Frank Mankiewicz, who served as press secretary to Robert F. Kennedy during his presidential campaign and gained national fame when he had to announce the candidate’s assassination, died from massive heart failure, his son Josh confirmed on Twitter. He was 90.
After Kennedy died, Mankiewicz read this statement to the nation: “I have, uh, a short … I have a short announcement to read, which I will read, uh … at this time. Senator Robert Francis Kennedy died at 1:44 a.m. today, June 6, 1968. With Senator Kennedy at the time of his death were his wife Ethel, his sisters Mrs. Stephen Smith, Mrs. Patricia Lawford, his brother-in-law Mr. Stephen Smith and his sister-in-law Mrs. John F. Kennedy. He was 42 years old. Thank you.”
The short speech left an indelible mark on a nation still rocked by the assassination of President John F. Kennedy and the ongoing war in Vietnam.
Mankiewicz had a career as varied as it was long, working as president of National Public Radio, campaign director for presidential nominee George McGovern and an unsuccessful bid for public office of his own in 1974.
Growing up in Beverly Hills, Mankiewicz was surrounded by the glitz and glamour of Hollywood. His father, Herman Mankiewicz, co-wrote “Citizen Kane” and uncle Joseph Mankiewicz directed films like “All About Eve” and “A Letter to Three Wives.”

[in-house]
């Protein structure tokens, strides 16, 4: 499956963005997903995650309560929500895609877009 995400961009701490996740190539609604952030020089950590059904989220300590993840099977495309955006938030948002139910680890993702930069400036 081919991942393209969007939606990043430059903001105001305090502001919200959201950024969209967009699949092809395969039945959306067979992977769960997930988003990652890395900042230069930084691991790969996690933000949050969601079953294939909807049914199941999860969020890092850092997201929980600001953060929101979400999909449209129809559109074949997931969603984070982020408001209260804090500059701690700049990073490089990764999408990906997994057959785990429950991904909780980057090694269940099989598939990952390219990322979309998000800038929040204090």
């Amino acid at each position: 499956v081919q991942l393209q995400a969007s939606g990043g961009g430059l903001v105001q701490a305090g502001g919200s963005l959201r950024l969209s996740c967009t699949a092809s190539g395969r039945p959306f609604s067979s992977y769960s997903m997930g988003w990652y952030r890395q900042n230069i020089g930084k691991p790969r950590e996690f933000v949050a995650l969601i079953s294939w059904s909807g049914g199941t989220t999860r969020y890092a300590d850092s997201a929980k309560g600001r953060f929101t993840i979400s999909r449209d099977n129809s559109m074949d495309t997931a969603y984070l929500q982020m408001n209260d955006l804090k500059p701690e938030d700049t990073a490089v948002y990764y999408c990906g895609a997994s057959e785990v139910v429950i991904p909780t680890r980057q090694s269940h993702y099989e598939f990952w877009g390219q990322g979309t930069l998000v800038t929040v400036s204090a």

But while his brother Don continued in Hollywood, Frank’s interests were more political. After seeing combat in the Army during World War II, he studied political science, journalism and law at UCLA, Columbia University Graduate School of Journalism and University of California, Berkeley.
By the 1950s, he was a successful lawyer, but it was his passion for politics that lured him into that world. Mankiewicz accepted a huge pay cut to become director of the Peace Corps in Peru, meeting Robert F. Kennedy during his tenure there, and later becoming his press secretary.
After Kennedy’s assassination, Mankiewicz spent several years writing a syndicated political column with Tom Braden, but he was lured back into the arena when he became senior political adviser to Sen. George McGovern.
Also read: Diane Sawyer’s Mother, Jean, Dead at 94
After McGovern’s loss to Richard Nixon in the general election, Mankiewicz tried for the House seat in Maryland, which he also lost. He then took on the reins of NPR as president in 1977, establishing it on the global stage and tripling listenership in the six years he was there, though he also left the organization with a legacy of debt that led to its decentralization.
Mankiewicz then focused on public relations, working for Gray & Company followed by Hill & Knowlton, for which he served as chair.
He is survived by his wife, the novelist Patricia O’Brien, and two sons from a previous marriage, Turner Classic Movies host Ben Mankiewicz and “Dateline NBC” correspondent Josh Mankiewicz.